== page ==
Sunday, May 10, 2009

Lasagna Gardening

As promised I'm going to write a bit about this. I'm not an expert, I've just read one article, but I'm about to launch into it and I'll report my success or failure as the summer progresses.

The idea comes from Pat Lanza, author of the book Lasagna Gardening. She says she developed this technique simply because she was to unable to keep up with weeding and caring for the garden in traditional ways. She says you can put this right down over old sod to effectively kill the grass without chemicals. She used this to kill an entire lawn and turn it into a wonderful flower bed that required no weeding.

The technique makes huge sense to me, but holds an extra appeal because it gives me an opportunity of recycling things that are readily available to me (though I'm still skeptical about the no-weeding part). In a nutshell, here's how it works.
  • Put down a layer of newspapers. This will keep the weeds down (I haven't read the book, but I'm assuming you overlap sheets and maybe even double them for good coverage.
  • Add a layer of peat moss.
  • Add a layer of chopped leaves. Sadly I already raked and disposed of my leaves. But there's alway next fall.
  • Add another layer of peat moss.
  • Add a layer of grass clippings (oh, I have plenty of those and will be glad not to fill my garbage can with them every week).
  • Add another layer of peat moss.
Wet it down. You can now plant in the plot (I have already planted so I will attempt to place my 'lasagna' around existing plants, and may add in some annuals).

Over the summer, the concoction will decompose and will enrich the soil underneath, building up a new layer of rich top soil.

Now, since I have not actually read the book, but only a newspaper article about it and about the success some local gardeners have enjoyed with it, I am enthused but probably not completely well-informed. Still, it seems so logical and practical, I am unafraid to strike out on my own experimenting with the process. I will add my coffee grounds that I save as I've heard they provide a source of nitrogen. I may also add steer manure where I want to really enrich the soil. It is very cheap at KMart and where I used it last year, I find beautiful rich soil this year. Yes, there was an odor for awhile - a rather farm-like odor. But tolerable.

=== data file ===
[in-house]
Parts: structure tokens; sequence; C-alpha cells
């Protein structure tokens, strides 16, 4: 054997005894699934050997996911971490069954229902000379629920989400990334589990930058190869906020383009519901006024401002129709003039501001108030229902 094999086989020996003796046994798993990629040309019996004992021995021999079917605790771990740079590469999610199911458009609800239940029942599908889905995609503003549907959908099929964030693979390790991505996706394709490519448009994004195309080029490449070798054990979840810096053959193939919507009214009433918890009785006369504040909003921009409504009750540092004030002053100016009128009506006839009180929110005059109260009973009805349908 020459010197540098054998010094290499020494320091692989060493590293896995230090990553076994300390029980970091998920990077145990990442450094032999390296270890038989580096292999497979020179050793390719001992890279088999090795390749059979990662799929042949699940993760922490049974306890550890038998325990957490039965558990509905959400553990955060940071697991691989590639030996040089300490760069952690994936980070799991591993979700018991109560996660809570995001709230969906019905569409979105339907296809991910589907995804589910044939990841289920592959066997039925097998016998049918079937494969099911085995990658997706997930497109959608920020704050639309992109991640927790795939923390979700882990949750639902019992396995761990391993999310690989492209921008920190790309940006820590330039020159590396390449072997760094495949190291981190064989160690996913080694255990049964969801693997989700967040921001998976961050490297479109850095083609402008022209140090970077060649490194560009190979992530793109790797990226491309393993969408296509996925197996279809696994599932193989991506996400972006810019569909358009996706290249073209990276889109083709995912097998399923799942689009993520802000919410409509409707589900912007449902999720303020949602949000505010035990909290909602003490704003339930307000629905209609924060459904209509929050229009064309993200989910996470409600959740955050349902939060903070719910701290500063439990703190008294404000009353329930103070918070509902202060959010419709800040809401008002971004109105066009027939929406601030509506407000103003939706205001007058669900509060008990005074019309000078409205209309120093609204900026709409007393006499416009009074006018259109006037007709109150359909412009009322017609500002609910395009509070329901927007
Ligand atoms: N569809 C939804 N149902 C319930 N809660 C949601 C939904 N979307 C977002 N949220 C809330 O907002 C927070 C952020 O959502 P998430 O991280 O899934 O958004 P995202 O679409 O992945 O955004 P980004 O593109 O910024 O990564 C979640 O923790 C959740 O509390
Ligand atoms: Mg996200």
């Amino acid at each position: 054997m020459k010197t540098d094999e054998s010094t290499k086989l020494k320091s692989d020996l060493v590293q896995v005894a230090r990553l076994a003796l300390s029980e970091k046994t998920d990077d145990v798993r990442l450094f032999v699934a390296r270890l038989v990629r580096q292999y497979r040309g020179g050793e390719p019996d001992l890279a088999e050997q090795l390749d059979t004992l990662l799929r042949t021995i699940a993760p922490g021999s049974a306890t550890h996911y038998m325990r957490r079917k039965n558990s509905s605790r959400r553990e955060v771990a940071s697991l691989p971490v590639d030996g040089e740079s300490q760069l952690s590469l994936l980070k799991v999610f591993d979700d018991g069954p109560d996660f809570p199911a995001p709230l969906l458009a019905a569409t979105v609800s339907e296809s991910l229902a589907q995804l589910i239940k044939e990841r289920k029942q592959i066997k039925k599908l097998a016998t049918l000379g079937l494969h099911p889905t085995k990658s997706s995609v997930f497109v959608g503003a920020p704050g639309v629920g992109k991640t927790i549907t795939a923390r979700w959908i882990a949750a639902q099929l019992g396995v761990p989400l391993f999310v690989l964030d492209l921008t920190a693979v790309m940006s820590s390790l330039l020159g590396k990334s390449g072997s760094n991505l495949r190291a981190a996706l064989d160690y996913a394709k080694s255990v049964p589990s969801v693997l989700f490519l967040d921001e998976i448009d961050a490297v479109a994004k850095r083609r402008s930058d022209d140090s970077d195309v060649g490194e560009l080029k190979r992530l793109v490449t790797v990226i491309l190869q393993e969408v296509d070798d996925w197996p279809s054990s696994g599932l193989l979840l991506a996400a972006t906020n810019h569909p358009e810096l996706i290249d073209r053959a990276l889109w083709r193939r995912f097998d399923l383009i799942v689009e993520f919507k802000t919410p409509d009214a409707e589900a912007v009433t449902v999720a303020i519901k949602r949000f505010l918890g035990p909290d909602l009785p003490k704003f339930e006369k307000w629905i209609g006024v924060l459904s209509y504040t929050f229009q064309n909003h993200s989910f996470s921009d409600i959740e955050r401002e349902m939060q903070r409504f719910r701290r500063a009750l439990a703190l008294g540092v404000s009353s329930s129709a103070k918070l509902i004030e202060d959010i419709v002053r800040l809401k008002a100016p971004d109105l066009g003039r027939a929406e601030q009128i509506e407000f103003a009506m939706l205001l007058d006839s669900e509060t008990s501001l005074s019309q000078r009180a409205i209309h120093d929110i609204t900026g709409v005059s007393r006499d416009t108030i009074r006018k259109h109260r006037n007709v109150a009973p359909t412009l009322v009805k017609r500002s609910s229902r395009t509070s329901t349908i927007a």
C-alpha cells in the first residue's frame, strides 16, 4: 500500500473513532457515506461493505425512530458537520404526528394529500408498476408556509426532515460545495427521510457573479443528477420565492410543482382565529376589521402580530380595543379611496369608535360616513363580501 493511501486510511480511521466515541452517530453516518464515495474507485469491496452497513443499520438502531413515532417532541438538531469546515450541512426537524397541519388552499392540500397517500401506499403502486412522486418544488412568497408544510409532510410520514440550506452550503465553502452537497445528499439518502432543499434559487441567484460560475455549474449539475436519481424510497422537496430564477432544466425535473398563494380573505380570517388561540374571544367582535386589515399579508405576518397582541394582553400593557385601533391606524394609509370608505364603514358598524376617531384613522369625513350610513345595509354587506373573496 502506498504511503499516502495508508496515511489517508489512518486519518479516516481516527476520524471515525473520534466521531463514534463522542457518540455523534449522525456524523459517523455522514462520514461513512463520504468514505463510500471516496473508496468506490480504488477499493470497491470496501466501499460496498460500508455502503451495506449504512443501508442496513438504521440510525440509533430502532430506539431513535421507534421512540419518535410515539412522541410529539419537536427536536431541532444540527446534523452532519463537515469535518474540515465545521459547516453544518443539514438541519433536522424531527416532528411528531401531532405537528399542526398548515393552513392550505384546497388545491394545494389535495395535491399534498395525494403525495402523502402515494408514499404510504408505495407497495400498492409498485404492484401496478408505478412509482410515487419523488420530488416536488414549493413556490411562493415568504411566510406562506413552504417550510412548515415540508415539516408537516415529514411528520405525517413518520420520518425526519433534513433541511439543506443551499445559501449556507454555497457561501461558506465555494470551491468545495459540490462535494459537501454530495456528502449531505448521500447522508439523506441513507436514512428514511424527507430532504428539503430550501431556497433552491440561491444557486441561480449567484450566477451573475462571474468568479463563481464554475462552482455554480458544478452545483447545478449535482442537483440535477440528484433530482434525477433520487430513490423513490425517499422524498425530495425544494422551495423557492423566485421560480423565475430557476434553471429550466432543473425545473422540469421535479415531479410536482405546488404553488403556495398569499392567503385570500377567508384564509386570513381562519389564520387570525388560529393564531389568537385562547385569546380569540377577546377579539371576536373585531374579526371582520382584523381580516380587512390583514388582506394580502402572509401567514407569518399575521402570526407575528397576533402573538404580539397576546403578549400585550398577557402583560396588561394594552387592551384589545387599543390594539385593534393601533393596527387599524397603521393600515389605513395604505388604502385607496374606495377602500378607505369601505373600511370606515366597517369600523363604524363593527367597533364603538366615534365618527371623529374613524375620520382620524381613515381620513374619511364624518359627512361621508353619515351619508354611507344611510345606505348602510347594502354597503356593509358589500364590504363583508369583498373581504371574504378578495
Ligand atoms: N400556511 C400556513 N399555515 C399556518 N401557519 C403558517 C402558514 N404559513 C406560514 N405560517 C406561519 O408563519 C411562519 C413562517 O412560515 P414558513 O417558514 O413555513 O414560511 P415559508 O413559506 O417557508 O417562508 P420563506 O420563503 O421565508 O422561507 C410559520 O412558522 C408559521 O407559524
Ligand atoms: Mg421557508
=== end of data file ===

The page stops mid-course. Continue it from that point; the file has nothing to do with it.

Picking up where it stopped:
So there is the promised description. Today I must address my sprinkling system. A number of sprinkler heads were broken off in the winter time and one break in the line I've found so far. I need some new glue as my old can has pretty much congealed. One of these years I'll have someone dig up the entire system and do it right. But for now, I need to limp by the best I can with the comical system devised by my ex-husband.

Then I want to get flowers in the various pots around the yard.

When that is done, I will begin my lasagna gardening project. This will be done piecemeal as I collect newspapers and get grass clippings each week and will do a section with just what I have. It will certainly be a work in progress. I'll report back later.


Jacqui Binford-Bell said...

Thanks for this blog. I can see it working best in areas not yet converted to flower bed. And I might well use it around the rock garden area I will be working on.

But I think it would raise the soil level too high around pre-existing plantings like my flower bed I am currently trying to recover. Would like to figure out how to reduce weeds there and am considering landscape cloth and pine bark mulch.

Michael said...

That actually looks like one of my home lasagnas. I look forward to seeing and hearing how your experiment goes B.

Jacqueline said...

Oddly enough, this is making me hungry...

bekkieann said...

Hahaha, oh my, Michael and Jacqueline. You made me laugh.

I definitely will post progress reports on this. Now let's all go out for some pasta.